Perhaps you can just exchange them (Yours looks like two pieces bolted together and then the nut tack welded to the shaft). The billet 30 spline version is rated for the same HP as the 33 spline version ;)

 
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Ken Roberts

Supporter
Here is an additional measurement that may be important Scott. Your stubshaft in post #544 looks a lot deeper than mine. The 33 spline billet DSS stubshaft may not fit without the special machining like we did with the older version upright. Your stubshafts must be a custom spec part made for RCR. You may have no alternative other than having the stubshafts remachined correctly.

IMG_4320.JPG
 
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Ken Roberts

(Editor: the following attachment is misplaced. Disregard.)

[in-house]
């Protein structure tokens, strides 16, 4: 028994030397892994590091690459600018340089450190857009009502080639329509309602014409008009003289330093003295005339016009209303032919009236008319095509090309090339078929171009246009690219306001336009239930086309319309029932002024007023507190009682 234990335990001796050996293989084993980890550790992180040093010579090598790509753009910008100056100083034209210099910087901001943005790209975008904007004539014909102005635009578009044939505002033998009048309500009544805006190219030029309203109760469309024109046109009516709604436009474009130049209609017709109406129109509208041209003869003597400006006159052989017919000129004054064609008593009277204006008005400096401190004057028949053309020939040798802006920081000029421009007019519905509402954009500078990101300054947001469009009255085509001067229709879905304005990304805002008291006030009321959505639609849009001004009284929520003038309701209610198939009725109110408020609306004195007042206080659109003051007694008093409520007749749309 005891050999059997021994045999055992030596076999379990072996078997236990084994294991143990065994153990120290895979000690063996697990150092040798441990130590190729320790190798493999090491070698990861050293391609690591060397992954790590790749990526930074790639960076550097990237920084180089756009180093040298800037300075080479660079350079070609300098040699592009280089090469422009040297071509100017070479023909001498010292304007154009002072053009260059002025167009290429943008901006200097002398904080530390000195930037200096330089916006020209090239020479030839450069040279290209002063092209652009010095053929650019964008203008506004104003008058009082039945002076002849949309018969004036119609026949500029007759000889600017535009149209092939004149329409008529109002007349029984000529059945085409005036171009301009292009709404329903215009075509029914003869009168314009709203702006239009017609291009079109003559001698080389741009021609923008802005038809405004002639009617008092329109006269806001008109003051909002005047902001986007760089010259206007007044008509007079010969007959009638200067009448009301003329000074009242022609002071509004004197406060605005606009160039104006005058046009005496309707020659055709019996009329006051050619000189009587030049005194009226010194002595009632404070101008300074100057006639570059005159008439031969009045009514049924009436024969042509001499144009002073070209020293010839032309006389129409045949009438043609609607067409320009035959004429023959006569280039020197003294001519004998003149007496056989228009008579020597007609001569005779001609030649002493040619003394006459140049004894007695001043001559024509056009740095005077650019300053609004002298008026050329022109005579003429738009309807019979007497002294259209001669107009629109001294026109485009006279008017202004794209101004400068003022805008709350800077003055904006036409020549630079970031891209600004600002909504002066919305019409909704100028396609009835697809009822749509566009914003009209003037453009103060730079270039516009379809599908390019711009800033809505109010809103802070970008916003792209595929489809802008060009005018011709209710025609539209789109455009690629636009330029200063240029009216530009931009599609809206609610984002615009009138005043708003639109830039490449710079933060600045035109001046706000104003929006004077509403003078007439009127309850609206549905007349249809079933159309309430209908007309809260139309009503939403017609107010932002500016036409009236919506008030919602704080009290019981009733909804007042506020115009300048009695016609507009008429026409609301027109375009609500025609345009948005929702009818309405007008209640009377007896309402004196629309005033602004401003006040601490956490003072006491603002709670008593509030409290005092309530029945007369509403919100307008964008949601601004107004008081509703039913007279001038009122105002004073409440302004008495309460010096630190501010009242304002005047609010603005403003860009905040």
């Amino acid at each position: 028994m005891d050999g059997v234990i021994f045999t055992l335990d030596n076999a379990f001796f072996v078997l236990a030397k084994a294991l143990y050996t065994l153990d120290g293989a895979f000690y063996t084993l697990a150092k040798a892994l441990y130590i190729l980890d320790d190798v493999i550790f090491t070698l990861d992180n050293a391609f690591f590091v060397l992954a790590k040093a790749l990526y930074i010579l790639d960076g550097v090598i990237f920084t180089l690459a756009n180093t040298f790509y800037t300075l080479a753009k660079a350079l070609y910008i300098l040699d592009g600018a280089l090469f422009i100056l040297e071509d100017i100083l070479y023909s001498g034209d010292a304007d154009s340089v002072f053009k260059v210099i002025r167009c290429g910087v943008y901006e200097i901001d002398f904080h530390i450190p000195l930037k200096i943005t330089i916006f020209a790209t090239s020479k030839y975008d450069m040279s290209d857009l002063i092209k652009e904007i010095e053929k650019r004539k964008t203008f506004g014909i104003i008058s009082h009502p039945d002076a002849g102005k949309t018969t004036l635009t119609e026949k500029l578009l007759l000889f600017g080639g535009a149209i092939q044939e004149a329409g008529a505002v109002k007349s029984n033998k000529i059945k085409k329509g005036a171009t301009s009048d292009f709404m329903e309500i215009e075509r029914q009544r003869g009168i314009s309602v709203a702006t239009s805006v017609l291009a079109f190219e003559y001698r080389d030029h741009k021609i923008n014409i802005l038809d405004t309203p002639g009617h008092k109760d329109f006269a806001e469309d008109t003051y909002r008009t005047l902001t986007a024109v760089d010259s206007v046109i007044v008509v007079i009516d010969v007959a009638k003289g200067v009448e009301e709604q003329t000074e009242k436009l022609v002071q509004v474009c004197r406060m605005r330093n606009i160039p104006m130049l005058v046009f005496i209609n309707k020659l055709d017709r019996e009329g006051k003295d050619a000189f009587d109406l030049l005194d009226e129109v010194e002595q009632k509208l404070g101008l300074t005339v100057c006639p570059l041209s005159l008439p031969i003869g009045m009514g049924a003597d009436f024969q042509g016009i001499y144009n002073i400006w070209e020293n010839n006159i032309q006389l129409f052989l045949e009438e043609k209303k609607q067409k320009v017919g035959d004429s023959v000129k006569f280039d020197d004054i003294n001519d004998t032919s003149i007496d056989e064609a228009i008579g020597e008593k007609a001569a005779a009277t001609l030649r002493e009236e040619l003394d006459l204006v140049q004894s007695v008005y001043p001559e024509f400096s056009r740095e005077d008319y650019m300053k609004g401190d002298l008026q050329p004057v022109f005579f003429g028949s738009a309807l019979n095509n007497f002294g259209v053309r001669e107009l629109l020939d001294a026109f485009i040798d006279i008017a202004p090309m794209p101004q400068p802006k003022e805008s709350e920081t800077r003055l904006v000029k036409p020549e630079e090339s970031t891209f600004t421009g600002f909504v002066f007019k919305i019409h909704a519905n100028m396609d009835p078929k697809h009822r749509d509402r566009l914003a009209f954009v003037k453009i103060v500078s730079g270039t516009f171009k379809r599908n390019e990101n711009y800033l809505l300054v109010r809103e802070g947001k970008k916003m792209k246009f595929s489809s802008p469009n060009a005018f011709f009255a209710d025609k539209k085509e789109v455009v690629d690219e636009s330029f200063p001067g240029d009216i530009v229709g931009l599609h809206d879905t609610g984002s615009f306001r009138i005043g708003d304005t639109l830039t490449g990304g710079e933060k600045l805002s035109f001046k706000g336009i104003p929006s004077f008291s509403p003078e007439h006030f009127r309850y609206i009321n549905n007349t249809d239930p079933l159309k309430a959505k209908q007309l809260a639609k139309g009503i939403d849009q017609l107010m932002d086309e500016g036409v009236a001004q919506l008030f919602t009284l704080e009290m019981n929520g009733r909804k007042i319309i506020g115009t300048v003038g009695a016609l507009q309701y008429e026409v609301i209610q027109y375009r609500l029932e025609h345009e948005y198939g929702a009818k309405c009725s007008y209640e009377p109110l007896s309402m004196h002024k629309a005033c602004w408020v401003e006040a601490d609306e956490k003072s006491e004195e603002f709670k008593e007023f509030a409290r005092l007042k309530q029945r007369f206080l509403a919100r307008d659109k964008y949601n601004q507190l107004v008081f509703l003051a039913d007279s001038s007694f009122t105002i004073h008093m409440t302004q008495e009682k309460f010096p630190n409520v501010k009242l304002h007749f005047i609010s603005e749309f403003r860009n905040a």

Supporter
If you are forced to stay with the 30 spline stubshaft than the best hub is the SKF X Tracker Race hub for 30 spline stubshafts (BAR 5049D)

Please keep in mind that it has a passive sensor. I know you have these Scott I just thought it would be useful for others following along.
 
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Roger Reid

Supporter
Scott. I was in error when I said I used a .250 spacer. I did try a spacer originally because the large OD of the stub axle flange interfered with the upright. I remembered I didn't want to use a spacer so instead I chamfered the inside of the upright for clearance between the flange and upright. My stub axle is a 33 spline. The spline section to the start of the threads is 2.250" The threaded section is 1.625". There is enough thread to fully tighten the stub shaft to the hub.
SLC stubshaft.jpg
 

Ken Roberts

Supporter